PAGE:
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Heck’s operated three locations in Huntington, including this one on 14th Street West.

Businessman Douglas Ray Cook, of Charleston, died May 5 at age 86, but is being remembered as a man who was always willing to help others.

“He was such a kind man, and he genuinely cared for people,” recalled Mary Ann McClure, of Madison. “He was always quick to jump in and help resolve a problem or a bad situation. His family were great people. He was a gentle man. That is how I remember him.”

Soon after graduating from Marshall University, Cook co-founded the Heck’s Department Store chain in 1959. Heck’s would eventually be listed on the New York Stock Exchange and grow to over 120 stores in nine states.



McClure’s connection to Cook, a Boone County native, reaches back to the late 1950s.

Born in 1940, she was just 19 years old when she began working at Heck’s department store on Washington Street in Charleston.

“I was a cashier and was in college at the time, working in the summers,” she said. “It taught me to respect people and the value of work. I learned how the business worked from the inside.”

McClure’s connection to the company came through her father, Lester Ellis, who along with three other Boone County businessmen — Fred Haddad, Thomas Ellis and Cook — launched the chain that offered clothing, home furnishings, hardware, health and beauty aids, jewelry, toys, small appliances and sporting goods. The store boasted discount pricing and one-stop shopping before it was fashionable.

Heck’s headquarters was erected on Kanawha Boulevard in Charleston, with a distribution center in Nitro. The businessmen kept their operations local.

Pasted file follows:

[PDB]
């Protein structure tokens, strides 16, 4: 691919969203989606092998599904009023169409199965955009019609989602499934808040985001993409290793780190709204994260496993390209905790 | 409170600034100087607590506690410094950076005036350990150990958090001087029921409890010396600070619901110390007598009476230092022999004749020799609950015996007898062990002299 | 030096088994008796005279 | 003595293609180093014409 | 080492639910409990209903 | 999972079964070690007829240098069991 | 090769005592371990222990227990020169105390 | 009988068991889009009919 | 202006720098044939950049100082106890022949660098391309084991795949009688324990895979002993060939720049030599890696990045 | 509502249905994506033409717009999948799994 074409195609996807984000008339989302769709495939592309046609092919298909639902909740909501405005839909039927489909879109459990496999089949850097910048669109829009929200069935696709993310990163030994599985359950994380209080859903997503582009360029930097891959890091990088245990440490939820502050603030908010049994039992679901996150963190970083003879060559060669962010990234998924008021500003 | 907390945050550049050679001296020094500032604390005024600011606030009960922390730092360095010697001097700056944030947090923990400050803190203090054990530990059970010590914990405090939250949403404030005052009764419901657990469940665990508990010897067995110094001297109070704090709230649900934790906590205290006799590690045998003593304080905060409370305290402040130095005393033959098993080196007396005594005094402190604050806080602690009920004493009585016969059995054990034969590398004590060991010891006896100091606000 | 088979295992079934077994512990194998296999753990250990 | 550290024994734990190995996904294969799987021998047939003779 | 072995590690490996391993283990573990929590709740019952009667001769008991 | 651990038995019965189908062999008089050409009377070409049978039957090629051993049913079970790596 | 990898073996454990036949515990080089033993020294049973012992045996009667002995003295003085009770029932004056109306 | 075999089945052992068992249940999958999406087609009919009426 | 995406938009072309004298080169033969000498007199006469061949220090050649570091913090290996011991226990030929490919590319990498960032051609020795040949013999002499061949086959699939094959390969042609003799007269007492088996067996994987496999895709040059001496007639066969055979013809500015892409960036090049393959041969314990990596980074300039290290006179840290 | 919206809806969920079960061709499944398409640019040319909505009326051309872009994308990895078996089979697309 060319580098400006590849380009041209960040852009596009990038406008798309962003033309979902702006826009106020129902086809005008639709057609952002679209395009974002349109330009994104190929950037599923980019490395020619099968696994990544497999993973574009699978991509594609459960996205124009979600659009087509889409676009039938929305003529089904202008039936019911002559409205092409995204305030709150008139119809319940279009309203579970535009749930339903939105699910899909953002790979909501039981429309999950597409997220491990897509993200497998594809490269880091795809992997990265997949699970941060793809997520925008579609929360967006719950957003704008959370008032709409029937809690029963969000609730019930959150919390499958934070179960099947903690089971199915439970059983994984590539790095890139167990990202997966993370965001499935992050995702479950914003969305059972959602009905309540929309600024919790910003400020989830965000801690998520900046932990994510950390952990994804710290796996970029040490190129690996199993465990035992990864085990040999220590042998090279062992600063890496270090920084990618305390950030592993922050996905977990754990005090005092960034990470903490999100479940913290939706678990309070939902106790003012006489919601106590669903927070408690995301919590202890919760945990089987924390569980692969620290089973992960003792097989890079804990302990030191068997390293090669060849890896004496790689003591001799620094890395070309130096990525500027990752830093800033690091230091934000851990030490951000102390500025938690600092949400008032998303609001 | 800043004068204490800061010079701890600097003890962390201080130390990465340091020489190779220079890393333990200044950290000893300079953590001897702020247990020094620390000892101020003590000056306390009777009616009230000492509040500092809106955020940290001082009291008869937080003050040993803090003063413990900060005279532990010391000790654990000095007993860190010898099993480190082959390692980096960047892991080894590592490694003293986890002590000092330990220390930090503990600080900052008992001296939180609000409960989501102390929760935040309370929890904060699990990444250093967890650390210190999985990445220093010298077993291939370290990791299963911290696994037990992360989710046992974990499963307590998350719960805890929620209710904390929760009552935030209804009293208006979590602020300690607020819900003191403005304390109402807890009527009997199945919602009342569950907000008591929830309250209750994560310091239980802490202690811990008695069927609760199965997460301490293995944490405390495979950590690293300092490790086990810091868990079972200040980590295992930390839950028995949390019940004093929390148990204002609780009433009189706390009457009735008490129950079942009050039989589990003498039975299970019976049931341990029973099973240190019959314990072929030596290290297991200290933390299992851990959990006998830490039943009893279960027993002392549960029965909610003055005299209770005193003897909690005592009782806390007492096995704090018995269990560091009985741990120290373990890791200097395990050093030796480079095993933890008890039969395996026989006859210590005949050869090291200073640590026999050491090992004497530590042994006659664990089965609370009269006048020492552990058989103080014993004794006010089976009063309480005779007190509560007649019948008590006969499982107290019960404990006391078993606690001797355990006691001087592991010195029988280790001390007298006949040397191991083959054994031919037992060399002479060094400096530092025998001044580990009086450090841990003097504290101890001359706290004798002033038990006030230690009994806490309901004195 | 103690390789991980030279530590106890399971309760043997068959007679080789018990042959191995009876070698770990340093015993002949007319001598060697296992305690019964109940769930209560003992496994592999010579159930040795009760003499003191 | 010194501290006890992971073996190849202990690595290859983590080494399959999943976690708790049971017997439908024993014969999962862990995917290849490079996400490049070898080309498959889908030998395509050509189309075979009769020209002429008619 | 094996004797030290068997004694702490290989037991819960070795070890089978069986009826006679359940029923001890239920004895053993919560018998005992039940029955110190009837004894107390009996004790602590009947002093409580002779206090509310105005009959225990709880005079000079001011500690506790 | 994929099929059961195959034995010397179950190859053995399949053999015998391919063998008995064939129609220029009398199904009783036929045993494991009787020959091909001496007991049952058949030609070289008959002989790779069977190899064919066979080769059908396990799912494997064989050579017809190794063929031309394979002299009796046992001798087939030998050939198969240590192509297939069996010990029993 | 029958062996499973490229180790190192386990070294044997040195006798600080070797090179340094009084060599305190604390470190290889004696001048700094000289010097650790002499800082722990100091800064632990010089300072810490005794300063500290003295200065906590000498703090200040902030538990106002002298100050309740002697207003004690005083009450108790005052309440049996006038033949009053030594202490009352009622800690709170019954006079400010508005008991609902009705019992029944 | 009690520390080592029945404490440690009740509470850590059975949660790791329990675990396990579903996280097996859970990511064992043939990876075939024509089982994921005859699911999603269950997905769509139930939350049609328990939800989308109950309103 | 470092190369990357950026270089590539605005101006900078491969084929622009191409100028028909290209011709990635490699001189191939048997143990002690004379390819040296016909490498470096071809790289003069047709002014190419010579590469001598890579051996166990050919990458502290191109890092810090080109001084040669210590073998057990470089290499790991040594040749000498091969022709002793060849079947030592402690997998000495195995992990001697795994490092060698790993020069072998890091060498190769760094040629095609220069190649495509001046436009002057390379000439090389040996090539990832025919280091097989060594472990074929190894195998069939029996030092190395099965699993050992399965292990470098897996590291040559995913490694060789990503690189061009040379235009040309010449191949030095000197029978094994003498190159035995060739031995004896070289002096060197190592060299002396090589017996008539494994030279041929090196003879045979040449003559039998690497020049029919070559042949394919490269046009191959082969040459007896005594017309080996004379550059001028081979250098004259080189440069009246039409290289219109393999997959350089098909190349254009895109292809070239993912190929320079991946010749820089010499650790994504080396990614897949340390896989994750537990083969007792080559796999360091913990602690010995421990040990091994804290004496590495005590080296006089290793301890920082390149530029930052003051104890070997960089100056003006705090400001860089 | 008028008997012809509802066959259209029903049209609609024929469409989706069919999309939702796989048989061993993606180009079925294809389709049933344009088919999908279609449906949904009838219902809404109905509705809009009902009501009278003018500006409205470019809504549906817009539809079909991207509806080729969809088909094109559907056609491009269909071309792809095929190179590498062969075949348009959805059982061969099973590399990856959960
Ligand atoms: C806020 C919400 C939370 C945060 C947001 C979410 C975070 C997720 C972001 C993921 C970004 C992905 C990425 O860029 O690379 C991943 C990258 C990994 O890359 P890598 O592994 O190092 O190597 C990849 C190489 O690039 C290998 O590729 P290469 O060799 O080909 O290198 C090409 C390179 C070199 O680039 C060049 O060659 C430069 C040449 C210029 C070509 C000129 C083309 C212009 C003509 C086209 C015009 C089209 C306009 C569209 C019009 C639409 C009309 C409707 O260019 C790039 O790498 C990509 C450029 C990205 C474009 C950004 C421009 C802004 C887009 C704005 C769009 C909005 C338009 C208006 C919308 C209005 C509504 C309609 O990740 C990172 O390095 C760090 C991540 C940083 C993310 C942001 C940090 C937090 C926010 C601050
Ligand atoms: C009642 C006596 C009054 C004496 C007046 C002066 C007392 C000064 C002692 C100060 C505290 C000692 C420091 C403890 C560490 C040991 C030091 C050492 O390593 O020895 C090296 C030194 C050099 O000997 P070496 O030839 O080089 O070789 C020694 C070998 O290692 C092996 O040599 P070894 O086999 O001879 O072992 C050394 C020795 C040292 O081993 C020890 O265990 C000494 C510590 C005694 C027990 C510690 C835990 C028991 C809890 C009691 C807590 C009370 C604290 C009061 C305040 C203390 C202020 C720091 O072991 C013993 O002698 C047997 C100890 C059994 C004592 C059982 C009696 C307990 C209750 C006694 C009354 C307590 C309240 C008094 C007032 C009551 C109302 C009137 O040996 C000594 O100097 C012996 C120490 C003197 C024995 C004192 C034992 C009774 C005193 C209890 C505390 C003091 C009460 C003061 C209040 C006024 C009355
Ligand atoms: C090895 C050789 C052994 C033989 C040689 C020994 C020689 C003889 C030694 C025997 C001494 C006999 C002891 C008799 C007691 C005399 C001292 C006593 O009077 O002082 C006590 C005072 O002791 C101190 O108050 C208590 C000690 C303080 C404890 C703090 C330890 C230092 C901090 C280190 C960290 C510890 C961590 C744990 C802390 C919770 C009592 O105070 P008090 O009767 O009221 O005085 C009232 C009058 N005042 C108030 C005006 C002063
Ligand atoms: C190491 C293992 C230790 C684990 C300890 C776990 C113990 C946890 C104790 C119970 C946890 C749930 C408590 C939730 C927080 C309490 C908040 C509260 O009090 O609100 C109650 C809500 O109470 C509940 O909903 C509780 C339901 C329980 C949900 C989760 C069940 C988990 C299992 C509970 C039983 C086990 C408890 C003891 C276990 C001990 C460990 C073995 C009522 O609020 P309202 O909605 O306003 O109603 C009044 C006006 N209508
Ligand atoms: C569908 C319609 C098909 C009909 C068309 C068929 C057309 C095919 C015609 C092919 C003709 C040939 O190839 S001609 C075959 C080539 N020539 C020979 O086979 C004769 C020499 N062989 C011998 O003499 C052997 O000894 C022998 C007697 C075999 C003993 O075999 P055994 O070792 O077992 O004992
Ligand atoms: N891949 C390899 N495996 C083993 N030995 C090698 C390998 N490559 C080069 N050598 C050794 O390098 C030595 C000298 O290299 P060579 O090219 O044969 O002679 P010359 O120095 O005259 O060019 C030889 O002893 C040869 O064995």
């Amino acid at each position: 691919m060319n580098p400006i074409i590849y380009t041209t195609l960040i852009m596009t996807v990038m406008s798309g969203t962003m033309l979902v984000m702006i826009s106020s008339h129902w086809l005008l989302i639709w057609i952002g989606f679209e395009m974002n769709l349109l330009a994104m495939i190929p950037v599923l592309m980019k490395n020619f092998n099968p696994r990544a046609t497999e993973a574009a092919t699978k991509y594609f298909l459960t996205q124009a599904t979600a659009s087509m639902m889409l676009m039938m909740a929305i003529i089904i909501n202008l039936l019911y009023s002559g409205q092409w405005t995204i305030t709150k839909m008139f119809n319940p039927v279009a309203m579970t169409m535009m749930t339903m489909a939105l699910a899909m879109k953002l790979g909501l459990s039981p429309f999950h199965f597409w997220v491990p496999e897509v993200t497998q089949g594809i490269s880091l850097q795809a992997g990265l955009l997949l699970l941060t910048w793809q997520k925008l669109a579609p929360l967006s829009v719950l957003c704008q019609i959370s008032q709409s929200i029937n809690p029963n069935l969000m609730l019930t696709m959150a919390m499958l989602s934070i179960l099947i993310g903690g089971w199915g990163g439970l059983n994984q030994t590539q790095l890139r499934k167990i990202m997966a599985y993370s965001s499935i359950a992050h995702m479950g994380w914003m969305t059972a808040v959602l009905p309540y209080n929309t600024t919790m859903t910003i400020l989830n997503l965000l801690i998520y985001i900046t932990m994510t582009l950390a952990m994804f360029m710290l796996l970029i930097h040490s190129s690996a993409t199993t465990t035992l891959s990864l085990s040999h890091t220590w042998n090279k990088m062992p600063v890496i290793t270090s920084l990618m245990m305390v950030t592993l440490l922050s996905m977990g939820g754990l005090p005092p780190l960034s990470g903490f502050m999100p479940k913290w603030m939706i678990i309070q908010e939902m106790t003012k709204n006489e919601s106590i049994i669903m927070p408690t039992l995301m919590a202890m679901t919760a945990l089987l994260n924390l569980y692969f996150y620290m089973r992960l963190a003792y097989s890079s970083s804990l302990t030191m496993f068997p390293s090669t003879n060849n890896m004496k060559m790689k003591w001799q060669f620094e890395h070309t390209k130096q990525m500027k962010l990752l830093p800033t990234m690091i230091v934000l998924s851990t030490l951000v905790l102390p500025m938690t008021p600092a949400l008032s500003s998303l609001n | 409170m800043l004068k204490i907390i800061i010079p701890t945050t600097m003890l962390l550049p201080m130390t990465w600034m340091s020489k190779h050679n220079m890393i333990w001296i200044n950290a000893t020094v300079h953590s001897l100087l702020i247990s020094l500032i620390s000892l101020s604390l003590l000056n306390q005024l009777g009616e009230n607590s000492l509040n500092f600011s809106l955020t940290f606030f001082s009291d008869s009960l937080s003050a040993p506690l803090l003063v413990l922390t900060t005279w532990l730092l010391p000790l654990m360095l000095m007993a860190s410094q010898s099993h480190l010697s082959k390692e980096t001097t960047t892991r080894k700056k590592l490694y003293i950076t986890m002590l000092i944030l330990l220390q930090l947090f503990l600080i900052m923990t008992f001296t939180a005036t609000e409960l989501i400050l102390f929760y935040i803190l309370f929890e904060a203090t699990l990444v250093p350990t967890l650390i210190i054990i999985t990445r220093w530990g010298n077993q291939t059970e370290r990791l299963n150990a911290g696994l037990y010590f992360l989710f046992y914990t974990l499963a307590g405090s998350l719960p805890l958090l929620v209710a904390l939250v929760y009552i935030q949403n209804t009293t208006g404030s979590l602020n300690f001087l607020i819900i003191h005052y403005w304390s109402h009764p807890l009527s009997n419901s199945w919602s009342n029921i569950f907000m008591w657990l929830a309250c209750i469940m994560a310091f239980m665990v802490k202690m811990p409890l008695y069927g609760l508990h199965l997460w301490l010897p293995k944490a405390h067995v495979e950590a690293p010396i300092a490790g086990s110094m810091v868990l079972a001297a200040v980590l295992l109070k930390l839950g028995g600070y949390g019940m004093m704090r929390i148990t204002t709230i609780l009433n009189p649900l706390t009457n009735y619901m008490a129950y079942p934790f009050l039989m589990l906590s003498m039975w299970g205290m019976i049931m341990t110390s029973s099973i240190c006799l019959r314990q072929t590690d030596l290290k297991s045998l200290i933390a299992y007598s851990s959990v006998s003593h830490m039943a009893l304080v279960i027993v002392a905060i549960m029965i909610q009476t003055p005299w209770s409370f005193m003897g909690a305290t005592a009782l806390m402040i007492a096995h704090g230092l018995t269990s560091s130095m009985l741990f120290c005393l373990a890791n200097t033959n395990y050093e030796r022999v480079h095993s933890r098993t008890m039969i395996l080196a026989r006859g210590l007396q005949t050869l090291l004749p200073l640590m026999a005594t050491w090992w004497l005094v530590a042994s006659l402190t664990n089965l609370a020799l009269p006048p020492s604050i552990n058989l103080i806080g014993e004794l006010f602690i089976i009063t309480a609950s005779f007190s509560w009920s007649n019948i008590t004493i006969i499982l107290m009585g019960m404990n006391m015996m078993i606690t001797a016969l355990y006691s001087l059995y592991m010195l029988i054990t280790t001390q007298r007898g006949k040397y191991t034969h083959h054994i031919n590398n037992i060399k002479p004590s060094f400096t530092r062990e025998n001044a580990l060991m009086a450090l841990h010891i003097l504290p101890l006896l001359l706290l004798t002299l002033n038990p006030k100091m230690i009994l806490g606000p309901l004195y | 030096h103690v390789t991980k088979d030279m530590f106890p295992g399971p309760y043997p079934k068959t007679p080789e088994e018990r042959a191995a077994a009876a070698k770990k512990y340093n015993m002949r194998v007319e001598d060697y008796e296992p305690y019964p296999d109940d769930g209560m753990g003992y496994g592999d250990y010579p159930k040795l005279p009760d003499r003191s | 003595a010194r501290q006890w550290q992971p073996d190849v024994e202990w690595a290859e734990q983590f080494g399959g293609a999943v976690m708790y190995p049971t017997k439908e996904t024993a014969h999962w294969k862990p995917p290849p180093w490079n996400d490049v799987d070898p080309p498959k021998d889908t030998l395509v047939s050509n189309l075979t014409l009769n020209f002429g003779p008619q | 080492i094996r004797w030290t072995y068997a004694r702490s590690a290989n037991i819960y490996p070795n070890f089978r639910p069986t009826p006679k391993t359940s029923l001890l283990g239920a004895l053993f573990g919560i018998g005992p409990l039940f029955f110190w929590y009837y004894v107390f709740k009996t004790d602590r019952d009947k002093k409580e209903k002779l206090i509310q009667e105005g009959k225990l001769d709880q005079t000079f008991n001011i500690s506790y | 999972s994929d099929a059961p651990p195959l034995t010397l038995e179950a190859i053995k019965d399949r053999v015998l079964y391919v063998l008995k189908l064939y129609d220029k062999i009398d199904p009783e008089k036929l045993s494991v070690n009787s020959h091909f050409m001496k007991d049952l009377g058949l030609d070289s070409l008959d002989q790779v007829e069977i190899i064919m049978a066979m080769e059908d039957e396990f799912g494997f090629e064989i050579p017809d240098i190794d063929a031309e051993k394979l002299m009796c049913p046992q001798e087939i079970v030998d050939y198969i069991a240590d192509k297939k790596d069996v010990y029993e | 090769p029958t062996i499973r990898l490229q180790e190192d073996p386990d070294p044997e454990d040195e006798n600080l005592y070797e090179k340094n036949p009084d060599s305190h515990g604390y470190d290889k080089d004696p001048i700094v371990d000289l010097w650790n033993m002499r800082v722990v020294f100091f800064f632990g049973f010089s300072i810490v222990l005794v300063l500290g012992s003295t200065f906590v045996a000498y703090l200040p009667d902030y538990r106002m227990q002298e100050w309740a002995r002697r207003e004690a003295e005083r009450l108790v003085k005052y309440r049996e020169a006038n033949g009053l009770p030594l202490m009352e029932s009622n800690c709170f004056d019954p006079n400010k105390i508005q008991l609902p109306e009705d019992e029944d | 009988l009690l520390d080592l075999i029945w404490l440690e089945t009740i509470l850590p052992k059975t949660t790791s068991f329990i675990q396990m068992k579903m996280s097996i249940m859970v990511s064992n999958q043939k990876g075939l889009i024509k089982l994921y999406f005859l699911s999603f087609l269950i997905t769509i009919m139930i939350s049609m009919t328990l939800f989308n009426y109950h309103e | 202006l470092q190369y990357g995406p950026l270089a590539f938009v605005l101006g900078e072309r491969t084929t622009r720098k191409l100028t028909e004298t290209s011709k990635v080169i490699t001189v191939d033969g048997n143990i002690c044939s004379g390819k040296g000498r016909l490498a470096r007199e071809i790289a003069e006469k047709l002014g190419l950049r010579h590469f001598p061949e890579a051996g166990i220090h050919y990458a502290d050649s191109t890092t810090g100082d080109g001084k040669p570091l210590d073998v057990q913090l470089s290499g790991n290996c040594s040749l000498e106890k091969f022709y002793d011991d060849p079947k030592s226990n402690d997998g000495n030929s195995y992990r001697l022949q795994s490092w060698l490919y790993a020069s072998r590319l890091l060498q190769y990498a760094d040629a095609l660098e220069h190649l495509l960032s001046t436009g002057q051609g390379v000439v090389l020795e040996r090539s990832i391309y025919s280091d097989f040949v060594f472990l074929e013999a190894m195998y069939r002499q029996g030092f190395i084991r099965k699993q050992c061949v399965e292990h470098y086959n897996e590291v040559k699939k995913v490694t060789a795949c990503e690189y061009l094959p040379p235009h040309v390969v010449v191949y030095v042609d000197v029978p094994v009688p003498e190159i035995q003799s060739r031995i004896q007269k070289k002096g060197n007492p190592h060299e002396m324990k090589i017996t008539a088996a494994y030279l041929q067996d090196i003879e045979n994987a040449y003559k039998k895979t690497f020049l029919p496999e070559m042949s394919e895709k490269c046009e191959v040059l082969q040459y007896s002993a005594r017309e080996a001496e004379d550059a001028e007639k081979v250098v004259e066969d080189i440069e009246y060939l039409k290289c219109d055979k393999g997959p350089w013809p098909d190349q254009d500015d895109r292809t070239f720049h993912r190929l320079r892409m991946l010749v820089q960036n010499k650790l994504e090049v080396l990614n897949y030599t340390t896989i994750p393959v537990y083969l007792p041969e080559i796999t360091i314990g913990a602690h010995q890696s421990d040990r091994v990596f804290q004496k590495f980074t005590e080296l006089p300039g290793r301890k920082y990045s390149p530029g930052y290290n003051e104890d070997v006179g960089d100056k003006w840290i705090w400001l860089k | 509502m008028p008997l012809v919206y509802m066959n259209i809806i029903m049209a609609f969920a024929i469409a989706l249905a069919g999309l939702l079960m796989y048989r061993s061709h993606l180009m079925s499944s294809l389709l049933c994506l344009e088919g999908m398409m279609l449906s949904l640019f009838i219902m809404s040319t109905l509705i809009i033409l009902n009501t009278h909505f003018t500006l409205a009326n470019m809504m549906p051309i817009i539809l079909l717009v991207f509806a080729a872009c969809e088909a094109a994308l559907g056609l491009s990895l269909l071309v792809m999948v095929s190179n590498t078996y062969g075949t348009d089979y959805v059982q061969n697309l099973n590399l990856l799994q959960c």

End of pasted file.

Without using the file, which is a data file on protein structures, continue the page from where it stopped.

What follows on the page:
“I remember there was an excitement when new stores were opened,” McClure said. “I can remember going to the grand openings with my mother. There was always a celebrity of some kind there.”

While the Heck’s name was an acronym for the owners’ last names, McClure remembers that the “k” and the “s” served as a nod to a couple in Ohio who perhaps brainstormed the initial idea for the department store — more specifically, “Keith and Shirley.”

McClure, a Madison resident her entire life, grew up helping her father with tasks in Ellis’ Department Store on Main Street before his partnership in the chain.

By the early to mid-1980s, Heck’s had opened 127 stores in nine states and employed over 8,000 workers and accumulated assets of more than $300 million.

By 1987, rival chains with similar business concepts had pushed Heck’s into Chapter 11 bankruptcy. Via their bankruptcy filing, they owed more than $140 million to 2,300 creditors.

According to HD Media archives, Jordache Enterprises purchased the company, agreeing to absorb its debts. Just one year later, Jordache closed the chain’s remaining stores and liquidated the assets.

According to the West Virginia Encyclopedia, Heck’s was at one point the only West Virginia company listed on the New York Stock Exchange.

Cook was born in May 1934 in Hewett, Boone County, to Roscoe and Dona Bias Cook. He graduated from Scott High School in 1953 and went on to earn his associate degree from Marshall University in 1956. He returned to school to earn his bachelor’s degree in business administration from West Virginia State University in 1980.

He later became a licensed CPA and enjoyed teaching accounting at Southern West Virginia Community & Technical College, according to his obituary.

“I have fond memories of those years,” McClure added. “It was an exciting time I’ll never forget. He was a good man.”

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